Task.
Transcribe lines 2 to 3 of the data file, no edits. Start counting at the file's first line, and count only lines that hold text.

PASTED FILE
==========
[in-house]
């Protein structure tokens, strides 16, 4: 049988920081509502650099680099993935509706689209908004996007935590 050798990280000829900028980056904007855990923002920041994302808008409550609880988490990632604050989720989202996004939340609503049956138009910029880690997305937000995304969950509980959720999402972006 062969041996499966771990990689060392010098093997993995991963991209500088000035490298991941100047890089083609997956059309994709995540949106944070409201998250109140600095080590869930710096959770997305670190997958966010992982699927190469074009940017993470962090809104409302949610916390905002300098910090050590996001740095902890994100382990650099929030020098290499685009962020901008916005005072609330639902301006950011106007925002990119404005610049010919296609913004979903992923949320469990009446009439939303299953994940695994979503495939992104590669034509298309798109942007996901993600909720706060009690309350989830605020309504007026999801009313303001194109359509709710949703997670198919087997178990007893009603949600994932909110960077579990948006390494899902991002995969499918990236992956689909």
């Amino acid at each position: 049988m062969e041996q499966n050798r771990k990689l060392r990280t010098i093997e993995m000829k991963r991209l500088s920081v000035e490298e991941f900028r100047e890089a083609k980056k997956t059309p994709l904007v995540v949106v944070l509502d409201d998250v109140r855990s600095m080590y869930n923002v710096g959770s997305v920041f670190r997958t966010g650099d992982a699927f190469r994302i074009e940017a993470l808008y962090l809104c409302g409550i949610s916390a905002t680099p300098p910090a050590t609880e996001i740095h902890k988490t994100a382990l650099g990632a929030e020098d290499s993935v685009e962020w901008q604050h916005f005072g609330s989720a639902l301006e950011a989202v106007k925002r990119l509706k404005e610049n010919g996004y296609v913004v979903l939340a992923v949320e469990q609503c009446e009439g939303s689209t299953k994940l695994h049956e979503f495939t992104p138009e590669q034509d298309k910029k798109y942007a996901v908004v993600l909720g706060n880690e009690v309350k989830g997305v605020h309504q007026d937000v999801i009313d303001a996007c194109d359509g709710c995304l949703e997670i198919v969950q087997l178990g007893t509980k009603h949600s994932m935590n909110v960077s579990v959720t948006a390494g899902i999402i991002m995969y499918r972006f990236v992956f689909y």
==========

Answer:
């Protein structure tokens, strides 16, 4: 049988920081509502650099680099993935509706689209908004996007935590 050798990280000829900028980056904007855990923002920041994302808008409550609880988490990632604050989720989202996004939340609503049956138009910029880690997305937000995304969950509980959720999402972006 062969041996499966771990990689060392010098093997993995991963991209500088000035490298991941100047890089083609997956059309994709995540949106944070409201998250109140600095080590869930710096959770997305670190997958966010992982699927190469074009940017993470962090809104409302949610916390905002300098910090050590996001740095902890994100382990650099929030020098290499685009962020901008916005005072609330639902301006950011106007925002990119404005610049010919296609913004979903992923949320469990009446009439939303299953994940695994979503495939992104590669034509298309798109942007996901993600909720706060009690309350989830605020309504007026999801009313303001194109359509709710949703997670198919087997178990007893009603949600994932909110960077579990948006390494899902991002995969499918990236992956689909």
């Amino acid at each position: 049988m062969e041996q499966n050798r771990k990689l060392r990280t010098i093997e993995m000829k991963r991209l500088s920081v000035e490298e991941f900028r100047e890089a083609k980056k997956t059309p994709l904007v995540v949106v944070l509502d409201d998250v109140r855990s600095m080590y869930n923002v710096g959770s997305v920041f670190r997958t966010g650099d992982a699927f190469r994302i074009e940017a993470l808008y962090l809104c409302g409550i949610s916390a905002t680099p300098p910090a050590t609880e996001i740095h902890k988490t994100a382990l650099g990632a929030e020098d290499s993935v685009e962020w901008q604050h916005f005072g609330s989720a639902l301006e950011a989202v106007k925002r990119l509706k404005e610049n010919g996004y296609v913004v979903l939340a992923v949320e469990q609503c009446e009439g939303s689209t299953k994940l695994h049956e979503f495939t992104p138009e590669q034509d298309k910029k798109y942007a996901v908004v993600l909720g706060n880690e009690v309350k989830g997305v605020h309504q007026d937000v999801i009313d303001a996007c194109d359509g709710c995304l949703e997670i198919v969950q087997l178990g007893t509980k009603h949600s994932m935590n909110v960077s579990v959720t948006a390494g899902i999402i991002m995969y499918r972006f990236v992956f689909y």